Astronomy Report – May 23th

Astronomy Report

Name:  Janet Biggs     Crew: 181
date: Sol 10 (23 May 2017)

Sky Conditions: Clear

Wind Conditions: Calm

Observation Start Time: 22:40

Observation End Time: 01:30

Summary: We finally got our two-star alignment!!!  We had a great night viewing and imaging.  Still lots to learn, but are totally excited about our first real steps!  Our entire crew came out and we took turns viewing and trying different exposures.

We used the Telerad, 9 x 50 finderscope,  Autoguide Scope, and laser pointer to find our two-star alignment.  Once we confirmed ALIGN SUCCES, we slewed to Jupiter.  Using the 25 mm eyepiece we were able to see three moons (As we are novices, please correct any incorrect identifications that we make).

We attached my Cannon 5D Mark III to the Autoguide Scope using the adapter Peter recommended.  We photographed Jupiter using a wide range of ISO settings and time exposures.  We then slewed to find M81.  Our two-star alignment may have been off (we only used three calibration stars), or it may have been our inexperience, or lack of magnification as we had my camera on the Autoguide rather than an eyepiece, but we never clearly identified M81 (although we got some interesting photos trying).  We then slewed to Saturn.  We were able to image Saturn, but struggled with a good focus on my camera.

We are eager to get back out there!

Info on attached images:

Jupiter, ISO 200, 5 sec.

Saturn, ISO 2000, 30 sec.

Attempt at M81, ISO 10000, 30 sec.

Objects Viewed: Jupiter, M81 (attempted), and Saturn

Problems Encountered: No problems, other than focusing my camera.


First image from the mission as we look for M81


Three of Jupiter’s moons



Astronomy Report – May 21st

Crew 181 Astronomy Report 21 May 2017

Name:  Janet Biggs     Crew: 181
Date: Sol 7 (20 May 2017)
Sky Conditions: Clear

Wind Conditions:

Observation Start Time: 22:30

Observation End Time: 24:30

Summary: Since I am a novice, the learning curve is a bit slower for me than anticipated.  Our Engineer Charlie has been working with me, which has been helpful.  We are both reading guides and manuals during the day to familiarizing ourselves with the equipment.  We are still trying to set our two-star alignment.  We were able to view and center Mizor last night in the finderscope.  Although it did not appear centered in the Telrad.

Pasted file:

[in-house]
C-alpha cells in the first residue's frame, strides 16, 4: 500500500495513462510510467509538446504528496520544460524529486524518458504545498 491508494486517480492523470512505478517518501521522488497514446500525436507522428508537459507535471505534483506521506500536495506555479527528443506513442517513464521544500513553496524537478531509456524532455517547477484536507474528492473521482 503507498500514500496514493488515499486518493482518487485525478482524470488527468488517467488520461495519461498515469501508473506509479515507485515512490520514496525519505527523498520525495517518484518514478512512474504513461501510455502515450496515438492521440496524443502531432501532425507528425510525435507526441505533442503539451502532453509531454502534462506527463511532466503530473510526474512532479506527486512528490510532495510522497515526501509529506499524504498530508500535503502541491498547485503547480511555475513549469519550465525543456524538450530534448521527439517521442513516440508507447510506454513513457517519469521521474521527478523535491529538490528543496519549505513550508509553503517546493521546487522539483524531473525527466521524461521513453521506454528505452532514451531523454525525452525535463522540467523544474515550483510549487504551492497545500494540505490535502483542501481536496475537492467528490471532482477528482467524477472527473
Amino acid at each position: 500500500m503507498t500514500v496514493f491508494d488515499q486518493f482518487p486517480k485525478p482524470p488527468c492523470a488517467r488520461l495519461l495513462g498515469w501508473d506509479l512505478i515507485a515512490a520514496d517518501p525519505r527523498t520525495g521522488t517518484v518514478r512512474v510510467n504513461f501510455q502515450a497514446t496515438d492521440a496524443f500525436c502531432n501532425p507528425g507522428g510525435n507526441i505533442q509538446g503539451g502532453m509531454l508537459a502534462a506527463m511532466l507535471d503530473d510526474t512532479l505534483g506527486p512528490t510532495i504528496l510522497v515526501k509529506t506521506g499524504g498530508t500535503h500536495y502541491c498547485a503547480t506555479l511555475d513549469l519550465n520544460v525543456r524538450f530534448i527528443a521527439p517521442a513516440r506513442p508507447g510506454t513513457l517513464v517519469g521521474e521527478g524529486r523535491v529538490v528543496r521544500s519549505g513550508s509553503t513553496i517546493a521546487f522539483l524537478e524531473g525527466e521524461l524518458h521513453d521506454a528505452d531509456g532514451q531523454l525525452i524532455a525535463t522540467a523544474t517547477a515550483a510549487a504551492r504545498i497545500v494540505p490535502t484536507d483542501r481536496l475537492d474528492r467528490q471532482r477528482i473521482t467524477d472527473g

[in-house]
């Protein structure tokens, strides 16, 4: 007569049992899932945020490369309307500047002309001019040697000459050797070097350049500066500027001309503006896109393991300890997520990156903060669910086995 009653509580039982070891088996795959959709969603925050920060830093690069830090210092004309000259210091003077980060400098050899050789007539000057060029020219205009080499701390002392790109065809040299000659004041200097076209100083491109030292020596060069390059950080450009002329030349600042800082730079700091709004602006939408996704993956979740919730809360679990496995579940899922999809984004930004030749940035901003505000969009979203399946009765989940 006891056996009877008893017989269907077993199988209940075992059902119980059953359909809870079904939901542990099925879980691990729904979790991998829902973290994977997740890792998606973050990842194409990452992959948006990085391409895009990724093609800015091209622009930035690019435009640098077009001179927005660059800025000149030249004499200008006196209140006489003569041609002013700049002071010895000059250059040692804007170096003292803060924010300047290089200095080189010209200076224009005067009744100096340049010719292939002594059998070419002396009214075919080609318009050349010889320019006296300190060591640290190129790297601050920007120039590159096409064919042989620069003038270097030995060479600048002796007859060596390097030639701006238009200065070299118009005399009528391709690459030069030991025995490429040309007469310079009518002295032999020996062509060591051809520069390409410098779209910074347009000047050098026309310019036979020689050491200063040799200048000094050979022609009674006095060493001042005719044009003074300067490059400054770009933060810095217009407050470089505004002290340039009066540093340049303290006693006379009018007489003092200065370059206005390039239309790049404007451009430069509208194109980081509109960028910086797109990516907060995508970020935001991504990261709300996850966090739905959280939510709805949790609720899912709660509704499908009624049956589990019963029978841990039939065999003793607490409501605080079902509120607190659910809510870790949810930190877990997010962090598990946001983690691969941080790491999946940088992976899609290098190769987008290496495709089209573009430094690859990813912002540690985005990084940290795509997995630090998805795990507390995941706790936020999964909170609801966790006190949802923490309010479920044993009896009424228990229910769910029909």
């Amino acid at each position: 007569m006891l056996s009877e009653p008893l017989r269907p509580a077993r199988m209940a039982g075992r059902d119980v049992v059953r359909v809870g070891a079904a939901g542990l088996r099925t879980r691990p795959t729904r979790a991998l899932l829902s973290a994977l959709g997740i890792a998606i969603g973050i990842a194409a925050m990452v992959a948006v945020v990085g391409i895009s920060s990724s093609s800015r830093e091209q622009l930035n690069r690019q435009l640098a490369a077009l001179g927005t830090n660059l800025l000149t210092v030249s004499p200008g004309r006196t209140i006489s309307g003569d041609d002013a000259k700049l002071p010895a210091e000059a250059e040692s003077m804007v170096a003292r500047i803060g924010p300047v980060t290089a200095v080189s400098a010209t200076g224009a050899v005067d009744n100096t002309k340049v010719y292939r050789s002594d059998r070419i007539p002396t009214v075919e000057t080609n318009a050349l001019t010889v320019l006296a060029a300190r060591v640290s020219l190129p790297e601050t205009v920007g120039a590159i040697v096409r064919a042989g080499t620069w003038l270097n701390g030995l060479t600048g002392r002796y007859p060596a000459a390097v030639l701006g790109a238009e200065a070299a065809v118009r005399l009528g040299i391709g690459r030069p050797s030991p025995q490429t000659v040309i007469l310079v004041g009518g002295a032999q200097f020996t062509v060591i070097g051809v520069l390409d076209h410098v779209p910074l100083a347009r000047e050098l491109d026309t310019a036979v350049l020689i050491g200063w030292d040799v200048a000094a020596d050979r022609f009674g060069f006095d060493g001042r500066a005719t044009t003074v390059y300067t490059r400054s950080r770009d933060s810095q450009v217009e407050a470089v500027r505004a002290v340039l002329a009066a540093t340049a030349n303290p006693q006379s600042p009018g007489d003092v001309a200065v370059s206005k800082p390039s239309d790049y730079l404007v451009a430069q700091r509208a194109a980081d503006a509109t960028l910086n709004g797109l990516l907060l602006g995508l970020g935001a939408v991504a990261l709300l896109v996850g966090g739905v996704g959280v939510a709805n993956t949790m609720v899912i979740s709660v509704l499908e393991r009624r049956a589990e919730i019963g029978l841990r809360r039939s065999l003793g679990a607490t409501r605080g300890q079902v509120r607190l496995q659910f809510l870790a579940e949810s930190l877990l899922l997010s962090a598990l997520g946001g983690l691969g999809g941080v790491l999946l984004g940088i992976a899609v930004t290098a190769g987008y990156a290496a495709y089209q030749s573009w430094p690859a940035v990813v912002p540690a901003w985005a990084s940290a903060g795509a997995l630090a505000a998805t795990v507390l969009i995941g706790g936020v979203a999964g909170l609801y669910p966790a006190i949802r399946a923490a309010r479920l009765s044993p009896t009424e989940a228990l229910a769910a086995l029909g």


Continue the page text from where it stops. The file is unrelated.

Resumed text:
We are still having trouble focusing the telescopes 2” eyepiece.  If you can give us any tips here it would be appreciated as we cannot complete a two-star alignment until we master focusing.

I was able to take some video images of Charlie working inside the Observatory … one of my goals for my mission!

We are eager to try again, but last night was too cloudy and we had to get the station ready for our media guest.  Tonight, we have a media visit from Ozzy Ozbourne so I’m not sure if we will be able to try any viewing.

Objects Viewed: Mizar and Alcor

Problems Encountered: No problems, other than the above mentioned focusing problem.

Astronomy Report – April 17th

Hello Peter,

We tried yesterday night to focus on shining stars. We used the black focus first, then the gold one, we understand the way it is supposed to work, but here is the problem : the image is never sharp, and when we defocus the star become « twisted » in one direction. To illustrate the problem, I joined a sketch of our problem. The quality of the draw is awfull, I’m sorry, we can’t use internet so I did what I could. Mathieu thinks this problem is well known and could be explained by the misalignment of mirrors. Would you know what problem it is? What would it be caused to? And what could we do to fix it?

Best regards,

Quentin and Mathieu

Astronomy Report – April 16th

Astronomy Report

Name: Quentin Thomas, Mathieu Vander Donckt      Crew: 178
date: 14 April 2017

Sky Conditions: clear

Wind Conditions: windy, we closed the lower part of the shutter because it was shivering.

Observation Start Time: 1am

Observation End Time: 2am

Summary: The first goal was to set up the telescope for the first time. We couldn’t make any photography due to the problems described below.

Objects Viewed: Arcturus, Jupiter

Problems Encountered: impossible to focus. For each viewed star, what should have been a single point was stretched out. Jupiter was fuzzy. We guess this is due to the alignment of the primary mirror. Can you send us the procedure to follow? Thank you.

Also, we didn’t dare to open the lower part of the shutter because of the wind. It was shivering. We let the upper part open to set up the telescope for next nights. After encountering the focusing problem, we closed everything.